Three years ago, I started reading a book called The Soul of a Chef. One third of this book was about Thomas Keller and it was fascinating. Up until this point, I knew of the French Laundry, but didn't feel like my life would be incomplete if I never went there. However, after finishing the book, the incompleteness crept in. Now I HAD to go, and my Mum was the best person to come with me. At this time, they took reservations 3 months in advance. So exactly 3 months before my birthday, she called. No matter what time or day, we couldn't get a reservation. We ended up going to Masa's instead. At the time, their chef was somewhat known (he had been on Iron Chef, and won), so we figured we were in for a pretty decent meal. It was definitely more than decent. In fact, it was pretty darn spectacular. This made it easier to talk ourselves out of NEEDING to go to the French Laundry. Over time, I gave up the idea that we would ever go, and the incompleteness crept away.
Three months ago, Chris was planning some details for his trip to the west coast. We knew we were going to meet up and hang out at least one day while he was here. Then the fabulous Katie brought up the idea of going to the French Laundry. My immediate response was, "MAKE RESERVATIONS NOW!" A day or two later, I get an e-mail from Chris with good news. We were in. Our party of four (me, my Mum, Chris, and Katie) was beyond excited.
The thing about the French Laundry is that you're not just having dinner, you're having a dining EXPERIENCE. It's not just the food, it's the decor and accents that tie everything together. The lamp shades on the wall sconces have little laundry symbols embossed in them. Every napkin at the table has an old fashioned clothespin attached to it. Your bill is brought to you written on a laundry tag. The waiter brings you another piece of brioche toast before you've even finished the first, so you continually have warm toast. The waiters time their approach to the table so they never walk up to ask you something while your wine glass is still attached to your face. You NEVER have to wonder if you should keep your fork because they bring you new silverware for every course.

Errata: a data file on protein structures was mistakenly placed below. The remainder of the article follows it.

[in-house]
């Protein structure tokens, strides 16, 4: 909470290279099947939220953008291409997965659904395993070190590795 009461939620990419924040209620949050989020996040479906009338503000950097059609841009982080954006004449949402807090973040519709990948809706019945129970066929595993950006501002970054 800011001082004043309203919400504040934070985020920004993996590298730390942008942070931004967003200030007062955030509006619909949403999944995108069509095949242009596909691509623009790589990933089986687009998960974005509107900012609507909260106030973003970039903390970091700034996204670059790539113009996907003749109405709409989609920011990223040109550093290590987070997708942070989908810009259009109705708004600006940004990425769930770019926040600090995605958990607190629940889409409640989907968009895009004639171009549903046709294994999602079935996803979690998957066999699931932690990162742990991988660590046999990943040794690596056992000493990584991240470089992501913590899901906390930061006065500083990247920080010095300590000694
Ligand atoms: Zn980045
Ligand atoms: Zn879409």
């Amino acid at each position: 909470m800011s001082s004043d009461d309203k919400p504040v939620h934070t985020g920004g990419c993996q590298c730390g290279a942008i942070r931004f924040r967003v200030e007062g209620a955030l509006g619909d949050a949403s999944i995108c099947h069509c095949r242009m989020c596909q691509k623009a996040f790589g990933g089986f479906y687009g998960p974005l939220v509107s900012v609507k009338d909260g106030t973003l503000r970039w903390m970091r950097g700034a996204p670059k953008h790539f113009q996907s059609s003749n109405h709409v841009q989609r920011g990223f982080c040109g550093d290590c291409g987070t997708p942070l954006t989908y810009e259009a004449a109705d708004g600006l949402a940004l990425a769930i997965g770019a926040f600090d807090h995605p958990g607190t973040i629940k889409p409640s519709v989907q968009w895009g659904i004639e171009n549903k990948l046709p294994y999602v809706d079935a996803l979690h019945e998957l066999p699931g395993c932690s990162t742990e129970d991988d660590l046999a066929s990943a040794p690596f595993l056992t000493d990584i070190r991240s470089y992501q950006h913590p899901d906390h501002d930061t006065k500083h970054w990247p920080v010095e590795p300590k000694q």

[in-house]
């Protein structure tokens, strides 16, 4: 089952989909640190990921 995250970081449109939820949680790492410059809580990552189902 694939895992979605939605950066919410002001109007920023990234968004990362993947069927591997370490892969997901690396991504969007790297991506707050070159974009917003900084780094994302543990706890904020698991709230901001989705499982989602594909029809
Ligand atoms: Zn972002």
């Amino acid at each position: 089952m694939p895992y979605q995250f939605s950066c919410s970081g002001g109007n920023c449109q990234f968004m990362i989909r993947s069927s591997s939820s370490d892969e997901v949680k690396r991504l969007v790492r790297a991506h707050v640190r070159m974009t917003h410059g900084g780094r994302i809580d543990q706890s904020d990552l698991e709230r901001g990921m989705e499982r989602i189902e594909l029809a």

And then there's the food.
There are two menus, one with meat, and one completely vegetarian. Both menus are multiple courses. Some dishes are chosen for you, and some you have to make a choice. I've read many things about the signature Oysters and Pearls dish, and despite an allergy to bivalves, I decided to give it a try. I had eaten oysters before, and the oysters in this dish were like nothing I had ever had before. Not chewy or rubbery, but tender and delicious. The flavors and textures make this a very unique dish, and I can't blame the chef for wanting everyone to try it. As much as I want to list off everything we ate, I think I'd run out of synonyms for delicious and amazing. What I will tell you is that everything looked as good as it was to eat. I wish I had taken more photos.
Chris often asks good questions, and when he asked if we could see the kitchen on our way out, I thought that was one of the best questions ever. We had to keep to the side and stay out of the way, but we were able to stand and watch while they put together the lobster dish. That kitchen hummed like a well oiled machine. It was also one of the cleanest kitchens I've ever seen. As we left, they gave us a copy of the night's menu, and a small box of pastries and chocolates made by the restaurant. I also grabbed one of the paper towels from the bathroom because they had a small blue clothespin printed on them. If that isn't detail oriented, I don't know what is.
If you like food and ever have the chance to go to the French Laundry, I highly recommend it. I never would have gone if it hadn't been for Chris and Katie, and I can't thank them enough. Just to meet them both while they were here was exciting enough, but to share the French Laundry experience with them was icing on the cake. I can now safely say that the incomplete feeling has packed its bags and is gone for good.